official delegation of religious leaders has come from Jerusalem to interrogate him. They want

John to tell the truth and nothing but the truth about something truly important. That’s why

they ask him the mother of all questions: “Who are you?” (1:19)


John’s first, second and third answers are all negative. “I am not the Messiah…not

Elijah…not the prophet” (1:20-21). “What, then?” the leaders ask, clearly frustrated with John’s

non-answers. They want a real one. “What do you say about yourself?” (1:22). Finally, John

describes who he knows himself to be: “I am the voice of one crying out in the wilderness: ‘Make

straight the way of the Lord’” (1:23).


When John considers who he is, who he really is, he knows, among other things, that

he’s literally a cousin of Jesus. John tries to live and preach what his cousin believes, what Jesus

will preach. Jesus says the kingdom of God is somewhere between already here and not-yet-

here. It’s another “both-and.” Like the “both-and” in us.


When it comes to following Jesus, when it comes to living a life in Christ, we kind of

know what to do. We have the Ten Commandments, the Sermon on the Mount, our Baptismal

Covenant. When it comes to those teachings, we already have a pretty good idea of what God is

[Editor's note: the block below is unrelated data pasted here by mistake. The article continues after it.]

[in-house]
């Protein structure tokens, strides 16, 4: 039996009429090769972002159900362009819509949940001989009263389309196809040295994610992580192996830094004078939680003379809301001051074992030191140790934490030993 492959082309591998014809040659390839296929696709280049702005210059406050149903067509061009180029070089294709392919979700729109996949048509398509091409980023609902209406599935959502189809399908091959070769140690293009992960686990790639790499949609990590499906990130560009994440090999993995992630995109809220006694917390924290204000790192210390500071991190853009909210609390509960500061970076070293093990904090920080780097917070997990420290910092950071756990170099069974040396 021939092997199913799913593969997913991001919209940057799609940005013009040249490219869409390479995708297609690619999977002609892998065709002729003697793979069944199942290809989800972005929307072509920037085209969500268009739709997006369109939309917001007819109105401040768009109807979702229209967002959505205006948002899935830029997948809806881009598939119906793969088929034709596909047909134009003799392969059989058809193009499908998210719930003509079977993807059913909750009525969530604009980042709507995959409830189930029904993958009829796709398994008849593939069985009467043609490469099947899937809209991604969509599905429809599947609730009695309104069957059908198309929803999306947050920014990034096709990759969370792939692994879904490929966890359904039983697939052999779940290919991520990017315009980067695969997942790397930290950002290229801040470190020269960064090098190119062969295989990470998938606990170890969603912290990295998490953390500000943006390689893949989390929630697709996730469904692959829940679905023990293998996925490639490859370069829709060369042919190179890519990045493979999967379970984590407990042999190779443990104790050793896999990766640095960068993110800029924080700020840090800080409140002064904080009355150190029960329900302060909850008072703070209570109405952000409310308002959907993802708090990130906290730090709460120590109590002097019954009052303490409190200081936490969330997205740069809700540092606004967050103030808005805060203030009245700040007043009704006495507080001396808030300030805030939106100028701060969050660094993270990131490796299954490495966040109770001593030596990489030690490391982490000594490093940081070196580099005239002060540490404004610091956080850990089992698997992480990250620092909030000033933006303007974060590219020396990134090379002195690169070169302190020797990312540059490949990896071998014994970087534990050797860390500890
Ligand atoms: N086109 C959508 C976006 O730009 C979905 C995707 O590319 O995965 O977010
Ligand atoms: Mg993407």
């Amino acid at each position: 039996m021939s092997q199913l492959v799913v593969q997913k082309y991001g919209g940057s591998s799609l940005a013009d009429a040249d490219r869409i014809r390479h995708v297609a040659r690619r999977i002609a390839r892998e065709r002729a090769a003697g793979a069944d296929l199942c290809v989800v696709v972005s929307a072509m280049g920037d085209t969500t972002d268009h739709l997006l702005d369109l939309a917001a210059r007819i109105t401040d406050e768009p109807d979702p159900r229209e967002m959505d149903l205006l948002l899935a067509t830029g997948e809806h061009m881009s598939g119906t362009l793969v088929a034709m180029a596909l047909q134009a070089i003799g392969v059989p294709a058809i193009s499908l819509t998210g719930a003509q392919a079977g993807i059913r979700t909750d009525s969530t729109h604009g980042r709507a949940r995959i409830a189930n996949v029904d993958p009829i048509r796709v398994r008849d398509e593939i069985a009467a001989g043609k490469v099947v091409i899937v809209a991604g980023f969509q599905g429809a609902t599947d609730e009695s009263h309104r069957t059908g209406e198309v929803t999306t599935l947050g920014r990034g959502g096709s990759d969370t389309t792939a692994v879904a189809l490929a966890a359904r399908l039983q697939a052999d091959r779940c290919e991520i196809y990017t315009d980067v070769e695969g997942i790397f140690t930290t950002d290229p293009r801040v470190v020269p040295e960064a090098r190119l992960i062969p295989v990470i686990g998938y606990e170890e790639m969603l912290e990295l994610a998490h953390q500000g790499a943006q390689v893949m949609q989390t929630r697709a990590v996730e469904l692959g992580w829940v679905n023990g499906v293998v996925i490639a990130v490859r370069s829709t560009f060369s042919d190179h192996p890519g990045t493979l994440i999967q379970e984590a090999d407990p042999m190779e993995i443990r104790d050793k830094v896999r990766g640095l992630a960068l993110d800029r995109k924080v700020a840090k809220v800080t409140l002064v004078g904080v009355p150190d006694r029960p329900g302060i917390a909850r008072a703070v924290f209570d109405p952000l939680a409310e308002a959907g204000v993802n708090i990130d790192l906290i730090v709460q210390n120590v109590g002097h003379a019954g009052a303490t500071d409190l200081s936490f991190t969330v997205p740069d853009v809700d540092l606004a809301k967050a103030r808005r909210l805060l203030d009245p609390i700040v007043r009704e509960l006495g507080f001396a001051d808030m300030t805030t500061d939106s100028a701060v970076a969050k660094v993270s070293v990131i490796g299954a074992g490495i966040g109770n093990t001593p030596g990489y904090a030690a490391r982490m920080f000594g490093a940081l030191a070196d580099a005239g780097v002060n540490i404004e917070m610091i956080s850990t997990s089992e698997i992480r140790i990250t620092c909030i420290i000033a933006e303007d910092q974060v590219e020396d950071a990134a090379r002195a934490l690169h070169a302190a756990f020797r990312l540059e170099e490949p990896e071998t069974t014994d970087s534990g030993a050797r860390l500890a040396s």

calling us to do in the living of our lives. But - or should I say and - we’re not yet ready, we’re

never really prepared for what God may call us to do next.


I have been a priest now for thirty-seven years. I already know how to be a priest. But in

six weeks I will no longer be a priest in charge of a church. And while I have an idea, I don’t

really know what being a “priest at large” will actually look and be like. I’m both already and not

yet the priest I’ll become, the priest God is now calling me to be.


There’s a lot more to John the Baptist than what I’ve shared with you today. I suggest

you check out the other side of the “Candle of Hope” insert for another “take”on John. For now,

let me leave you with something from Facebook. It’s part of a post by the Bishop of the

Episcopal Diocese of Minnesota. One of the things Bishop Craig Loya says he loves about John

the Baptist is: He “reminds us to keep it weird.” He continues:


Pointing to Jesus, surrendering to God's will, instead of insisting on our own, cuts

against every message we receive from (our popular) culture. The gospel of Jesus is

irrational. It’s revolutionary. It challenges all the ways our sinful souls are wired to think and

act. John is a wild man, ranting in the desert, wearing strange clothing, keeping a

questionable diet. The gospel we proclaim and live together should always have something of

John's wild, weirdness.


Who are you? Are you someone who is both wild and weird - or are you both mild and

wearing a beard? Are you both in charge and at large? Are you both already a follower of Jesus

and not yet the Christian you want or need to be in the new year?


Well, then, relax. And welcome! You’re both in good company…and you’re just in time

to get ready for the coming of the Christ child, both soon and very soon.



~ The Rev. Thomas A. Momberg

Priest in Charge

All Saints’ Episcopal Church

1508 South White Station Road

Memphis TN 38117